State of the Union

Full interview with Rep. Peter DeFazio (D-Ore.)

Rep. Peter DeFazio (D-Ore.), ranking member of the House Natural Resources Committee, discusses the politically charged discussion on climate change in Congress.


Monica Trauzzi: Tonight the president said his "all of the above" energy strategy is working. Would you agree?

Rep. Peter DeFazio: Well, we've made some strides in renewable energy. A lot of solar has been installed, we're doing a bunch of wind in the Northwest, looking at wave, those things are all good. Natural gas as a bridge fuel as we move to the future to displace coal has been positive, has reduced our carbon pollution of the atmosphere. I'm not ready to declare victory. I have concerns about fracking, it needs to be properly regulated. We don't really now how much methane escape there is, which could be basically offsetting the savings from coal. So we need to capture the methane as you're doing it, we need to do it safely, they need to be well cased, need to do it in areas where we're not going to pollute the water table. We need some federal regulations. Whereas the Republicans and the House are saying no, absolutely not, no regulations on fracking, just let them do it.

Monica Trauzzi: Do you see opportunities within your committee to move forward on this year of action agenda that he talked about?

Rep. Peter DeFazio: No, I see great opportunities outside the committee. Last week I led a letter with Raúl Grijalva, who is the senior Democrat on the Public Lands Subcommittee, to the president asking him to use his power, the Antiquities Act, to put in place national monuments to preserve precious resources or treasures around the country. We haven't passed one acre of wilderness of national monument protection out of the Resources Committee since the Republicans took over, and today they had a mark up with fake wilderness bills, i.e. bills that say they're wilderness but actually not the Wilderness Act. And they are totally opposed to putting more lands in federal ownership, even using land and water conservation funds. So the president has a great opportunity. When Clinton was president, the Republicans were in charge, we did the national monument in Oregon because the Secretary of the Interior, Bruce Babbit said, "If you don't act, Congress, we will use a more blunt tool, which is a national monument designation." And that's where we're at today. The president, we're urging him to look at dozens of national monuments around the country and he has a blunt tool with the national monument designation. If the Republicans what to save some of these areas they can cooperate and we can do it in a much more refined way with actual legislation.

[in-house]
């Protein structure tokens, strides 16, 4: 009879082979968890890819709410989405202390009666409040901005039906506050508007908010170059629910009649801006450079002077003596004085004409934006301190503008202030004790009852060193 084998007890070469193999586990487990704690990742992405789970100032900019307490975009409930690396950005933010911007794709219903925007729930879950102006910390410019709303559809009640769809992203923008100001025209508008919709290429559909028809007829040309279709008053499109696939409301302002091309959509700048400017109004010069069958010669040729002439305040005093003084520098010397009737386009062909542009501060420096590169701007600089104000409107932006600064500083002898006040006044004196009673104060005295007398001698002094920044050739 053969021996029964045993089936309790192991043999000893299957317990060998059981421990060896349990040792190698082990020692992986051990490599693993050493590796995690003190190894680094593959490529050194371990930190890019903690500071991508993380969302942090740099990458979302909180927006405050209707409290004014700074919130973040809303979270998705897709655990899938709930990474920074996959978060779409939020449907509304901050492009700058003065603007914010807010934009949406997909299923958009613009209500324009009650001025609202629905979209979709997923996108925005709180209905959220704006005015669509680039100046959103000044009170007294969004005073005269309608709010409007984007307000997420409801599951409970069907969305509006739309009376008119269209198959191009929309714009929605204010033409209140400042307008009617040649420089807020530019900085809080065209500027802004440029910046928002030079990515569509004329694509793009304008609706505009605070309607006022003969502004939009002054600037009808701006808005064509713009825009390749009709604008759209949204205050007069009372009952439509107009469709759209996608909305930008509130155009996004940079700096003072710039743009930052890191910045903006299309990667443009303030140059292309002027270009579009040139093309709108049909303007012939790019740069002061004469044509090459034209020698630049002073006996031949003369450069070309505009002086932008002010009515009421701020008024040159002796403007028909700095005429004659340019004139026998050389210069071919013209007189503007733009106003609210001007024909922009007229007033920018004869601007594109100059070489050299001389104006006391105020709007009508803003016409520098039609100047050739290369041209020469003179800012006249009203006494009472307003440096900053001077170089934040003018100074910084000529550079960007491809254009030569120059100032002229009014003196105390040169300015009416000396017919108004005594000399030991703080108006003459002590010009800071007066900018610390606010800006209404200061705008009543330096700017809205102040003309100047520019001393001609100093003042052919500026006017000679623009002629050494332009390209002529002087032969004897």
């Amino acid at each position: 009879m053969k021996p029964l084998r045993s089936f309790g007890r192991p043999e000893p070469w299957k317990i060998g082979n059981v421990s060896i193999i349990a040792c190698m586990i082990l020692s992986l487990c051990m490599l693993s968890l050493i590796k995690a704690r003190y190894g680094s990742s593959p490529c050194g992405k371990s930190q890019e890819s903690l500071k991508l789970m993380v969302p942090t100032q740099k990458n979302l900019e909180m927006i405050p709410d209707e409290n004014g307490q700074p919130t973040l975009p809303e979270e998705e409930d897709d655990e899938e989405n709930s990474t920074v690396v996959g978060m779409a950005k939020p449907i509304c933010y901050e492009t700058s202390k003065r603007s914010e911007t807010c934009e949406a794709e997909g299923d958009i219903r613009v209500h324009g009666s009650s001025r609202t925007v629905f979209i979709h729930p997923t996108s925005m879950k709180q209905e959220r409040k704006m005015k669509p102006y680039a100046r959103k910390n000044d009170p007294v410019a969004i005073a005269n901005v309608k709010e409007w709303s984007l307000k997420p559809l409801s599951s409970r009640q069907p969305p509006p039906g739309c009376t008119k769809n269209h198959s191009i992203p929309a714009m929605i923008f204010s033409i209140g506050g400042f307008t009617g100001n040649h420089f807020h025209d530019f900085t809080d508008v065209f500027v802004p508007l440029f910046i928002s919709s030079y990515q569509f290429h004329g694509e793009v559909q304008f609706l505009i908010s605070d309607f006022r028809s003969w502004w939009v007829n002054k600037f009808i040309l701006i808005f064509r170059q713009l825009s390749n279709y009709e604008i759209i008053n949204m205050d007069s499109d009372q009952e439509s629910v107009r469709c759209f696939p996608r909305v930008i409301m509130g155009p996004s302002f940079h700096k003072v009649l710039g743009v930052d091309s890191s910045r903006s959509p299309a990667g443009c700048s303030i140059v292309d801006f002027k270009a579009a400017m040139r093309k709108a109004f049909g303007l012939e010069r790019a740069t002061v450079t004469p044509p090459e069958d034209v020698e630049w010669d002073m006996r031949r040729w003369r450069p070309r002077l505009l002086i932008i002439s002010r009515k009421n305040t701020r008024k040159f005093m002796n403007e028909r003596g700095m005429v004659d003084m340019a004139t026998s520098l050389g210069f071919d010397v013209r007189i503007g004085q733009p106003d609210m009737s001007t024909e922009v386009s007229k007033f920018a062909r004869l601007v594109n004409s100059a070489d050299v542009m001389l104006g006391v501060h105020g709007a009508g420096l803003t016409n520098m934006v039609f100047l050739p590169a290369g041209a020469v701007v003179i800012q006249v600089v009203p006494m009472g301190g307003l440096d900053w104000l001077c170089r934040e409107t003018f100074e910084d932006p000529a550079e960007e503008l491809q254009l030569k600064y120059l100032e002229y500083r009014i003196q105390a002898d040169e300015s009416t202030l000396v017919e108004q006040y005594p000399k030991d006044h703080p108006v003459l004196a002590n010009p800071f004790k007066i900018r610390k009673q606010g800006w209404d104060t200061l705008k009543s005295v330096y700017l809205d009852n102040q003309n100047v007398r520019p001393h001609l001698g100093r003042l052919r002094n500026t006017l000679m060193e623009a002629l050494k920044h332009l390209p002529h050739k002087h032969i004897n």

Monica Trauzzi: Has Congress been ruled out on climate action?

Rep. Peter DeFazio: Look, these people do not believe in climate change. They would say, "Oh, we're having a cold snap, there's no climate change." That's the kind of people I'm dealing with on the tea party right and some of my other colleagues in Congress. The president was definitive: Climate change is real, it is happening, we need to take action. They're trying to undo his rather modest actions in controlling coal plant and carbon dioxide pollution. At this point I don't see the Republicans and the House moving an inch on that issue. They don't believe in it. Or if they do believe in it, they don't care, because it's too much money to pretend it doesn't exist.

Monica Trauzzi: All right, congressman, I'll end it there.

[End of Audio]



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